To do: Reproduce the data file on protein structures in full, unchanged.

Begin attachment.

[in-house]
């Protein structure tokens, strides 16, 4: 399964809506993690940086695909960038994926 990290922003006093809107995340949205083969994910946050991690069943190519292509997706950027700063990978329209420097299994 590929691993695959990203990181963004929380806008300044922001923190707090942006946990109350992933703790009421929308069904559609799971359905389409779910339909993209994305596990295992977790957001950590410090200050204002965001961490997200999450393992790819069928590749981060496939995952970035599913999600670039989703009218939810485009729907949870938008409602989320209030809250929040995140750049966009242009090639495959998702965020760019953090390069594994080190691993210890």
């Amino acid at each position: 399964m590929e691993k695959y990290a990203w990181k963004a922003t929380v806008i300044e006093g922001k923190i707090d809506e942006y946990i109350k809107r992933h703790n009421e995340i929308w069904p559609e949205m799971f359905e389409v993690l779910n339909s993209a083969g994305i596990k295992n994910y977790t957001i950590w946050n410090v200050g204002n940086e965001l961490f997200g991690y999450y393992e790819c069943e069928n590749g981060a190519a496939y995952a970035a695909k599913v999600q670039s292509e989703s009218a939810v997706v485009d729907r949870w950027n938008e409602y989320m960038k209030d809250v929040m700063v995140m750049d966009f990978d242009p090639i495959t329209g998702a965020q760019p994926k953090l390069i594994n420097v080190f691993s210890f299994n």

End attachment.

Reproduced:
[in-house]
């Protein structure tokens, strides 16, 4: 399964809506993690940086695909960038994926 990290922003006093809107995340949205083969994910946050991690069943190519292509997706950027700063990978329209420097299994 590929691993695959990203990181963004929380806008300044922001923190707090942006946990109350992933703790009421929308069904559609799971359905389409779910339909993209994305596990295992977790957001950590410090200050204002965001961490997200999450393992790819069928590749981060496939995952970035599913999600670039989703009218939810485009729907949870938008409602989320209030809250929040995140750049966009242009090639495959998702965020760019953090390069594994080190691993210890």
């Amino acid at each position: 399964m590929e691993k695959y990290a990203w990181k963004a922003t929380v806008i300044e006093g922001k923190i707090d809506e942006y946990i109350k809107r992933h703790n009421e995340i929308w069904p559609e949205m799971f359905e389409v993690l779910n339909s993209a083969g994305i596990k295992n994910y977790t957001i950590w946050n410090v200050g204002n940086e965001l961490f997200g991690y999450y393992e790819c069943e069928n590749g981060a190519a496939y995952a970035a695909k599913v999600q670039s292509e989703s009218a939810v997706v485009d729907r949870w950027n938008e409602y989320m960038k209030d809250v929040m700063v995140m750049d966009f990978d242009p090639i495959t329209g998702a965020q760019p994926k953090l390069i594994n420097v080190f691993s210890f299994n």